On Saturday, in Long Island City, N.Y., rising star Rep. Alexandria Ocasio-Cortez (D-N.Y.) endorsed Sen. Bernie Sanders (I-Vt.) before a massive crowd of more than 25,000 supporters. Just a few weeks ago, many observers were writing the Vermont senator off after he was sidelined by a heart attack. But with Ocasio-Cortez’s endorsement, as well as that of Rep. Ilhan Omar (D-Minn.) and his widely praised performance at Tuesday’s Democratic debate, the Vermont senator was well-justified in telling his cheering supporters, “I am back.”

As Ocasio-Cortez said in her video endorsing Sanders, “This is not just about running for president. This is about creating a mass movement.” The real significance of Ocasio-Cortez and Omar’s endorsements isn’t that they boosted Sanders’s campaign, but that they have gained enough influence that their endorsements can be the centerpiece of a campaign comeback rally. The movement has crossed a key threshold: For the first time in decades, the American left has a powerful presence in electoral politics.

Believe it or not, there was a time when democratic socialists were active in shaping the American political agenda. Labor leaders such as A. Philip Randolph and activists such as Bayard Rustin played major roles in the civil rights movement, with Randolph among the leaders who pressured President Harry Truman to desegregate the military. In the early 1960s, democratic socialist leader Michael Harrington’s book “The Other America” caught the attention of President John F. Kennedy. At the White House’s invitation, Harrington would continue to contribute anti-poverty proposals, a role he continued through the Lyndon B. Johnson administration.

During the 1970s, Harrington and others continued to be players in Democratic Party politics, particularly in the 1980 primary fight between President Jimmy Carter and Sen. Ted Kennedy. But in the wake of Ronald Reagan’s 1980 victory, many Democratic leaders became scared to be seen even as liberal, let alone leftist. Jesse Jackson’s “Rainbow Coalition” campaign in 1988 was the last great leftist hurrah in national politics for years.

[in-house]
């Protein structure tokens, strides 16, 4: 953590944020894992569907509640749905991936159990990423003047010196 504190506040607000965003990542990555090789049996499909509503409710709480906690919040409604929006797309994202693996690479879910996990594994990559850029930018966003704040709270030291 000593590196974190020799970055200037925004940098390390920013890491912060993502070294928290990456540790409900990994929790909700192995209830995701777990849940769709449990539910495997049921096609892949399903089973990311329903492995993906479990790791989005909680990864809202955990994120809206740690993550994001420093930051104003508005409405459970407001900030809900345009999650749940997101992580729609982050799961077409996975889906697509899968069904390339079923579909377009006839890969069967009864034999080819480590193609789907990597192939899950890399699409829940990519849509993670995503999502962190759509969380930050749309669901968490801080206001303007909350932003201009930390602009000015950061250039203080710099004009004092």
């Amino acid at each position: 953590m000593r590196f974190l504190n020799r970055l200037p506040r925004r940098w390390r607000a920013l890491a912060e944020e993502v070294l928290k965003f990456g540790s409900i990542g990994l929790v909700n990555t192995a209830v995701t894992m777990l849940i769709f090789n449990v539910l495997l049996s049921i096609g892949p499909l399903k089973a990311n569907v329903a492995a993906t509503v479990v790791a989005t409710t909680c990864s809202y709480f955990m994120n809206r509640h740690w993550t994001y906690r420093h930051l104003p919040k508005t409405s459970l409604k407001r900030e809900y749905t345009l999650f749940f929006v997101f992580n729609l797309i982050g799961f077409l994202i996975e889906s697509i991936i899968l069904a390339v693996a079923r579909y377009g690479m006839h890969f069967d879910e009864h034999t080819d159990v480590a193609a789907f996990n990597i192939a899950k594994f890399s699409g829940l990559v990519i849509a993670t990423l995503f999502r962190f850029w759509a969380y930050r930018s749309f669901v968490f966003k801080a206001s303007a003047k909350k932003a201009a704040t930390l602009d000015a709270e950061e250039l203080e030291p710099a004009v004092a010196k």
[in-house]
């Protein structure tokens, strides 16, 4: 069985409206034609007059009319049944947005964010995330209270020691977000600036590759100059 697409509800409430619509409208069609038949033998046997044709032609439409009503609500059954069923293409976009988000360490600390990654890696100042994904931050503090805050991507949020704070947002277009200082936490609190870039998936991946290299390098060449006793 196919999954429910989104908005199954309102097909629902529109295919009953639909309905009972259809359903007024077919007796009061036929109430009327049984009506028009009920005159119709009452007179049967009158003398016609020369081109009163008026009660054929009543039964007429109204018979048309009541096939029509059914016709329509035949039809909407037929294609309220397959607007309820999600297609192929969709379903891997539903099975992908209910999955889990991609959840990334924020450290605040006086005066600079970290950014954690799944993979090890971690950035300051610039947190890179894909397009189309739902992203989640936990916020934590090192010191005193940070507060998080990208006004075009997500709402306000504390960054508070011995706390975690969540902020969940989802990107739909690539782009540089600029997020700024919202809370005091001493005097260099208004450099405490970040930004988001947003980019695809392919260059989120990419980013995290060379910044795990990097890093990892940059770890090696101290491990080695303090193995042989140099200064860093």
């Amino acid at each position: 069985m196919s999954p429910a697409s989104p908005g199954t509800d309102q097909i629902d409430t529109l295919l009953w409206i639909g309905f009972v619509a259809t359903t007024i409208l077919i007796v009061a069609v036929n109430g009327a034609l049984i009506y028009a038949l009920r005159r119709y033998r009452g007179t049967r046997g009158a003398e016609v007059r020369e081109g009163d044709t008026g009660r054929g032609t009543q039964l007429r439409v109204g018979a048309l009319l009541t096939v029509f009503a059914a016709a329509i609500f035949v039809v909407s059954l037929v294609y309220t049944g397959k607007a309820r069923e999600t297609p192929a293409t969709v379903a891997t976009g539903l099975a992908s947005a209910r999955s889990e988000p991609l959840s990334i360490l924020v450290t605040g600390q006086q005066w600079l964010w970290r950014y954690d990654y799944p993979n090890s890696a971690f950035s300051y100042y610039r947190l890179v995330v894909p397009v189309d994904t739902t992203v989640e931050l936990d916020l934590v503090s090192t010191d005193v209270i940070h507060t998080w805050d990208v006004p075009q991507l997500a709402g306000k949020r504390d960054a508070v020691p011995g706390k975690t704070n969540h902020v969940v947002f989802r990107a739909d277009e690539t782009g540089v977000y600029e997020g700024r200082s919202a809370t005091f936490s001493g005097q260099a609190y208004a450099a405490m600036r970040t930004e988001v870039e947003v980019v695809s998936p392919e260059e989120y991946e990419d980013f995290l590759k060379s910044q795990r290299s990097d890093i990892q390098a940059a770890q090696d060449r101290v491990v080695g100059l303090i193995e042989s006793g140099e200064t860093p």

Then came a quarter-century essentially in the wilderness. There were rare exceptions, including Sanders himself and Rep. Ron Dellums (Calif.), who in 1970 became the first socialist elected to Congress since Rep. Victor L. Berger left the House in 1929. But for the most part, leftist politicians and their policy ideas were excluded from influence in American politics — not that their absence stopped Republicans labeling anything Democrats put forward as socialist.

The Great Recession and years of rising inequality finally changed that. Millions of voters, especially young voters, went looking for an alternative. For all his candidacy made that hunger clear, the “political revolution” Sanders calls for was never going to happen if its success or failure hinged entirely on whether he captured the White House. But now he has supporters such as Omar and especially Ocasio-Cortez who themselves have impressive followings and who can marshal serious voter power for the left’s causes.

So whatever happens to Sanders’s 2020 campaign, the movement behind it likely will continue to be a force to be reckoned with. Dozens of democratic socialists have been elected to federal, state and local offices across the U.S. Membership in the Democratic Socialists of America — cofounded by Harrington — has grown tenfold since 2015. Even Democratic National Committee Chairman Tom Perez has said Ocasio-Cortez “represents the future of our party.”

The evidence of this influence isn’t just tallied in election results. It’s obvious in the policy agenda that Democrats are debating on the campaign trail and in Congress, including Medicare-for-all, a remade tax system to massively reduce inequality, a Green New Deal to fight climate change and fix our broken infrastructure, and a complete reform of the criminal-justice system. As Ocasio-Cortez puts it, “This is about unconditional, universal, guaranteed advanced standard of living in the United States.”

“I share an immediate program with liberals in this country,” Harrington once said, “because the best liberalism leads toward socialism. I’m a radical, but as I tell my students at Queens, I try not to soapbox. I want to be on the left wing of the possible.” For years after his death, though, the “left wing” of American politics was markedly to the right of any democratic socialist program. Finally, in Sanders, Ocasio-Cortez, Omar and other officeholders around the country, there is once again an electorally powerful American left that will endure beyond one politician or one election. That’s not just good for the Democratic Party; it’s good for the country.

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